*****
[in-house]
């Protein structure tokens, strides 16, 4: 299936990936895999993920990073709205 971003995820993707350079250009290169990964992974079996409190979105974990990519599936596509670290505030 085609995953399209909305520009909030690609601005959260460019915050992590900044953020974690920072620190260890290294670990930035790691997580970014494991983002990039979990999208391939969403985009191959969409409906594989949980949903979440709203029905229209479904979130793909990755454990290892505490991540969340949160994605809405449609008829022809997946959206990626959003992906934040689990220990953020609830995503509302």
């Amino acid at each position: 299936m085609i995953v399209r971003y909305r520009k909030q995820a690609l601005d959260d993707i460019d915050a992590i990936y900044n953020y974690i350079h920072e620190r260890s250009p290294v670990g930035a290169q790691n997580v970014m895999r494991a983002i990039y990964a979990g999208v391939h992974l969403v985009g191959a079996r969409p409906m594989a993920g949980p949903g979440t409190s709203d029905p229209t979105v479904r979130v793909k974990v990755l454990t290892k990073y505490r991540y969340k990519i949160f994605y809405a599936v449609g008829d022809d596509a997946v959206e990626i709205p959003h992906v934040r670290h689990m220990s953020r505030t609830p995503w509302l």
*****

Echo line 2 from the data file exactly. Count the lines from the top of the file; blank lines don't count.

């Protein structure tokens, strides 16, 4: 299936990936895999993920990073709205 971003995820993707350079250009290169990964992974079996409190979105974990990519599936596509670290505030 085609995953399209909305520009909030690609601005959260460019915050992590900044953020974690920072620190260890290294670990930035790691997580970014494991983002990039979990999208391939969403985009191959969409409906594989949980949903979440709203029905229209479904979130793909990755454990290892505490991540969340949160994605809405449609008829022809997946959206990626959003992906934040689990220990953020609830995503509302």